Eliminating the Army from the picture entirely would be unwise, but historically for the past forty years, it has been the US Navy, Air Force, and nuclear arsenal that are most relevant to American military deployment practices and ambitions in East Asia, whereas the Army and Marines are far more relevant in the Middle East where we show more predisposition to leave ‘boots on the ground’ for long periods of time.

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      1. If you are talking about occupying mainland China then yes we are at a rather large numerical disadvantage. However at point one side or the other will have gone nuclear so it will be a different story.

        In Korea though it is definitely the Army that has the lead. The focus was more on Korea than mainland China though I wouldn’t be surprised if Taiwan is now a major concern. I would expect the Army to play a major roll there as well.

        When the EM railgun was going strong the land based version was slated for Guam as it was the closest we could get it to China. The Army is still focusing on long range artillery with programs such as ERCA and SLRC. Artillery with ranges beyond 70km is almost here.

        There is also a big push for combined arms and automated systems. The lines between one service ends and the next starts is getting more blurred by the day.

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  19. What about history of times and places where there were no humans? I know the techniques have to be pretty different. Are these topics covered entirely outside history departments by a non-overlapping group of researchers?

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    1. Periods where there were no humans–indeed periods where there were no metal-using humans–are mostly covered by paleologists, not historians nor even archaeologists. Oddly, to me, arche in Greek means “beginning,” and “palae” just means “of old,” so you would think archeology covered periods before paleology, but in fact in fact it’s the reverse for the two scholarly disciplines.

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  20. A minor paradox. You’ve now told me that there were about 7,200 in the Greek coalition army at Thermopylae. But you’re writing about 2,500 years after the event and so are even less likely to have accurate first hand account available to you. You’ve helpfully cited your sources and outlined the process you used to gave them, so I do know your immediate sources at least.So let’s consider viewpoint. Your objective is to show how these evaluations are done, so I should expect you to be somewhat critical, and you have multiple sources, so naturally you’re inclined to use all the sources available to you, otherwise your discussion would be less informative. Furthermore, from other writings by the same author I suspect he “hate[s] Sparta. A lot. [He is] on record on this point.” He seems to hate Spartiates especially, so he would find some satisfaction in outnumbering the Spartiate contribution by that of the Perioikoi.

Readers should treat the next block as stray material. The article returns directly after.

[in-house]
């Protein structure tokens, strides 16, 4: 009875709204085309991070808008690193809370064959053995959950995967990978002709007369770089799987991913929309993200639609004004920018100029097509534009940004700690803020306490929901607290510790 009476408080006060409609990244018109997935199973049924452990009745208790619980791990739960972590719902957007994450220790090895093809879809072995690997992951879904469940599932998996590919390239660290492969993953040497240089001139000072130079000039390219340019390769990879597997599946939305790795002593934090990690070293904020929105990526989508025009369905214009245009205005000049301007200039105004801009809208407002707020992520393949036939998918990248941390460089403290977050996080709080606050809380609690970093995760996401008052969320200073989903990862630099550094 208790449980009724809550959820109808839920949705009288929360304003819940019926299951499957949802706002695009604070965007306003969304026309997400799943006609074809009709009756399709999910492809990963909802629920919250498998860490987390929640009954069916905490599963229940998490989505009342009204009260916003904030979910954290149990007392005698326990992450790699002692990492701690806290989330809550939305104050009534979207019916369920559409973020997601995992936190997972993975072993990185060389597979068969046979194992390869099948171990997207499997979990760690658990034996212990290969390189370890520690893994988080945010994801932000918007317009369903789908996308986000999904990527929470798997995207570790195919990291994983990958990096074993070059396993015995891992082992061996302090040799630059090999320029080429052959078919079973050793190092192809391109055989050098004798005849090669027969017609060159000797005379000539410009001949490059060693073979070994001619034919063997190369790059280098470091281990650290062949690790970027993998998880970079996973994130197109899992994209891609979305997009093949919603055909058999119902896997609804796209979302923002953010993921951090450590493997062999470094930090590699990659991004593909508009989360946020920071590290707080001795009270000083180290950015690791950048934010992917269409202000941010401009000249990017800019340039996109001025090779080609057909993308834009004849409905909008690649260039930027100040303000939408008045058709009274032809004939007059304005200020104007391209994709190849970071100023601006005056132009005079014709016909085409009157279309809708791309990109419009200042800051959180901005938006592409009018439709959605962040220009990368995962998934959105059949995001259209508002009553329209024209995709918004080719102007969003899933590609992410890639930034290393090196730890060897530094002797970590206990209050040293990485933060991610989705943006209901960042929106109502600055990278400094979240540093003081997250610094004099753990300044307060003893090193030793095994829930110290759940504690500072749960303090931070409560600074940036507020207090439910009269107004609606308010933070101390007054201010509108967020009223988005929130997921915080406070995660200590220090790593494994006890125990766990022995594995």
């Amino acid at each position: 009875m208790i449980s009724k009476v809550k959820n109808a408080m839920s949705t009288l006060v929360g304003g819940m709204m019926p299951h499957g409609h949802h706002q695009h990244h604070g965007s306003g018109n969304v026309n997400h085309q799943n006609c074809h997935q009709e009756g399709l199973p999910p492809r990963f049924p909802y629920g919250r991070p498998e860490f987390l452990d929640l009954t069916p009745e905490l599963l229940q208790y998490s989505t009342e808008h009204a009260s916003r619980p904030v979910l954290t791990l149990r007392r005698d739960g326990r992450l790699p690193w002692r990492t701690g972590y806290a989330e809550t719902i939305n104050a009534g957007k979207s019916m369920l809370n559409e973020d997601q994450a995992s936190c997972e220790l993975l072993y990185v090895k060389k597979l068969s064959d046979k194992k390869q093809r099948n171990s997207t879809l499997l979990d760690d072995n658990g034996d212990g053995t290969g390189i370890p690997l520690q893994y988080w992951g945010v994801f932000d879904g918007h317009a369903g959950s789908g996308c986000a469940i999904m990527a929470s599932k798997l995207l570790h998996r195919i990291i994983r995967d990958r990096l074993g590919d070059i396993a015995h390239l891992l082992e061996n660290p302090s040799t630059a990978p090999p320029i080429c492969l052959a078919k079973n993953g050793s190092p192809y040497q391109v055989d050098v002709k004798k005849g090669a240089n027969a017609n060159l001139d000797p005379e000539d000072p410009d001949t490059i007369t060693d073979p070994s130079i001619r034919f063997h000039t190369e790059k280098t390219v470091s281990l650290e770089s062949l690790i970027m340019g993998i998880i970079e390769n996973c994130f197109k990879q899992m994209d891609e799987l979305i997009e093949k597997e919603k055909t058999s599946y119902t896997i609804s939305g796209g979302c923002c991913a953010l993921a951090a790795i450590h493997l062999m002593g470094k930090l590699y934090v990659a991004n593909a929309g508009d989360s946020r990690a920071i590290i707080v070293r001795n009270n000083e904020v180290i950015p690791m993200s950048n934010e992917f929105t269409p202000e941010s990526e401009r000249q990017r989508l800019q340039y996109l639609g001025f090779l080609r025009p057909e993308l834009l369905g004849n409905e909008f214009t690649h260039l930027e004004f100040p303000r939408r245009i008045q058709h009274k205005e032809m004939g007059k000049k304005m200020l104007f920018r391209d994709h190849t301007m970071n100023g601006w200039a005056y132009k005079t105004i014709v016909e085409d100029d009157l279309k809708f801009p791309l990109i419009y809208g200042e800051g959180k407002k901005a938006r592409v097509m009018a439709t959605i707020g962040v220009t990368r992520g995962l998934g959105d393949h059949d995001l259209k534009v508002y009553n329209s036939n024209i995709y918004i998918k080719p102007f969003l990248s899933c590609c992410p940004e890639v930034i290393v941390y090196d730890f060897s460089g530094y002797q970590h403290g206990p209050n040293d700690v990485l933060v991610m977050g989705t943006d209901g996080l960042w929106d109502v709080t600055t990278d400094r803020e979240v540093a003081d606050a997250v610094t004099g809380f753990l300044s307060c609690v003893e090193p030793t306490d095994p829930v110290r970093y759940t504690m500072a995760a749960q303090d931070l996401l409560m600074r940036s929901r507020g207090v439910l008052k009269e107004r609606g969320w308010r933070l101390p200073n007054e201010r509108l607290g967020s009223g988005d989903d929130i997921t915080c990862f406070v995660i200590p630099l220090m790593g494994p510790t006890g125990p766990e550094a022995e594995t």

Please nobody take the above seriously.

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  21. Are you at all considering delving into the books the Master and Commmander film on the topic of doctrine? If I understand doctrine as a concept, there is some of (Patrick O’Brian’s writing perhaps indirectly about) it in all of the books. The one that sticks out to me at the moment is the the battle with Linois in _HMS Suprise_ involving all the Indiamen.

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  22. ‘…Now when I say ‘sources’ fundamentally, I mean texts…’
    So what about Roman settlements like Herculaneum buried by a volcanic eruption, or the extensive interviews men and women who say that they’re historians like Laurence Rees carried out with WW2 veterans and other survivors? Do these not count as sources, because they are not written down?

    (Rather interestingly I think, Laurence Rees mentions in his opening sections to his book ‘Hitler and Stalin’ accounts by men turned over to Tito in 1945 which were contradicted by an Allied report of how they were treated. When Laurence Rees was fortunate enough to track down the writer of the report (still alive, fortunately) and to question him, the writer of the report explained that he had had orders from above to lie about how the men were treated, and that he tried to be as ironic as possible to make it clear what he was doing…)